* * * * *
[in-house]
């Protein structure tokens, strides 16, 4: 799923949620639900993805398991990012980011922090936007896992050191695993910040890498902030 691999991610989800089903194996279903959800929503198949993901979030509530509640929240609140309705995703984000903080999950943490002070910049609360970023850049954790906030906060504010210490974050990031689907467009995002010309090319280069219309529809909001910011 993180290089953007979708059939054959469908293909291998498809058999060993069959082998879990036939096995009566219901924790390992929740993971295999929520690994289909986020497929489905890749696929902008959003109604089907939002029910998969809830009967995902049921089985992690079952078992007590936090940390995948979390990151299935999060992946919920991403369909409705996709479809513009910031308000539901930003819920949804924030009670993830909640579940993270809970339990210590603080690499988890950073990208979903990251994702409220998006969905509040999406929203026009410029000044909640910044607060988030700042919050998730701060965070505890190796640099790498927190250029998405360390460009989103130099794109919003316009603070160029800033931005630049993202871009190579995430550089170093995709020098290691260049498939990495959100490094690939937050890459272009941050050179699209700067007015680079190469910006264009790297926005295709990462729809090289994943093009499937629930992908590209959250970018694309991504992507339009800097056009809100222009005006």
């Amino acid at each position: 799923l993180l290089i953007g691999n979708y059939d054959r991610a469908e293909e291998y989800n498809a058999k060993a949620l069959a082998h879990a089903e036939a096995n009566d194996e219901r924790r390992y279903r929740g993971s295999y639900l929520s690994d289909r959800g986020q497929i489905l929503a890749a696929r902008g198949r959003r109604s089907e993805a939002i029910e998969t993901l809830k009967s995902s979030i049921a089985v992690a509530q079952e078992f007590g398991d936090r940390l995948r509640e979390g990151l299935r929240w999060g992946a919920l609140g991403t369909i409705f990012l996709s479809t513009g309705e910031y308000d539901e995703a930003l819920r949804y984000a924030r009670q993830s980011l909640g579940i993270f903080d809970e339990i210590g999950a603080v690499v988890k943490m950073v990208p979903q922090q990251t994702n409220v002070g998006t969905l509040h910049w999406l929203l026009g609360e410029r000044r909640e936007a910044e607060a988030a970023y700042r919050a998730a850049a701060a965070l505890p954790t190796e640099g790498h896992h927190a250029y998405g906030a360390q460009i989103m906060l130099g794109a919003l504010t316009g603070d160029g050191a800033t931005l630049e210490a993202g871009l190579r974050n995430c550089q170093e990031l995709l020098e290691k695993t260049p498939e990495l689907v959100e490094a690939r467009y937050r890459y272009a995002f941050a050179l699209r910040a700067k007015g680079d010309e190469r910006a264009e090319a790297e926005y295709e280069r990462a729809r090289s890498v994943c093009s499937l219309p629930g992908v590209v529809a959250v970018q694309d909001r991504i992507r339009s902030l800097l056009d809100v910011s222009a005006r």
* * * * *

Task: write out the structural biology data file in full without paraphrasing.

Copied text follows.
[in-house]
């Protein structure tokens, strides 16, 4: 799923949620639900993805398991990012980011922090936007896992050191695993910040890498902030 691999991610989800089903194996279903959800929503198949993901979030509530509640929240609140309705995703984000903080999950943490002070910049609360970023850049954790906030906060504010210490974050990031689907467009995002010309090319280069219309529809909001910011 993180290089953007979708059939054959469908293909291998498809058999060993069959082998879990036939096995009566219901924790390992929740993971295999929520690994289909986020497929489905890749696929902008959003109604089907939002029910998969809830009967995902049921089985992690079952078992007590936090940390995948979390990151299935999060992946919920991403369909409705996709479809513009910031308000539901930003819920949804924030009670993830909640579940993270809970339990210590603080690499988890950073990208979903990251994702409220998006969905509040999406929203026009410029000044909640910044607060988030700042919050998730701060965070505890190796640099790498927190250029998405360390460009989103130099794109919003316009603070160029800033931005630049993202871009190579995430550089170093995709020098290691260049498939990495959100490094690939937050890459272009941050050179699209700067007015680079190469910006264009790297926005295709990462729809090289994943093009499937629930992908590209959250970018694309991504992507339009800097056009809100222009005006």
């Amino acid at each position: 799923l993180l290089i953007g691999n979708y059939d054959r991610a469908e293909e291998y989800n498809a058999k060993a949620l069959a082998h879990a089903e036939a096995n009566d194996e219901r924790r390992y279903r929740g993971s295999y639900l929520s690994d289909r959800g986020q497929i489905l929503a890749a696929r902008g198949r959003r109604s089907e993805a939002i029910e998969t993901l809830k009967s995902s979030i049921a089985v992690a509530q079952e078992f007590g398991d936090r940390l995948r509640e979390g990151l299935r929240w999060g992946a919920l609140g991403t369909i409705f990012l996709s479809t513009g309705e910031y308000d539901e995703a930003l819920r949804y984000a924030r009670q993830s980011l909640g579940i993270f903080d809970e339990i210590g999950a603080v690499v988890k943490m950073v990208p979903q922090q990251t994702n409220v002070g998006t969905l509040h910049w999406l929203l026009g609360e410029r000044r909640e936007a910044e607060a988030a970023y700042r919050a998730a850049a701060a965070l505890p954790t190796e640099g790498h896992h927190a250029y998405g906030a360390q460009i989103m906060l130099g794109a919003l504010t316009g603070d160029g050191a800033t931005l630049e210490a993202g871009l190579r974050n995430c550089q170093e990031l995709l020098e290691k695993t260049p498939e990495l689907v959100e490094a690939r467009y937050r890459y272009a995002f941050a050179l699209r910040a700067k007015g680079d010309e190469r910006a264009e090319a790297e926005y295709e280069r990462a729809r090289s890498v994943c093009s499937l219309p629930g992908v590209v529809a959250v970018q694309d909001r991504i992507r339009s902030l800097l056009d809100v910011s222009a005006r």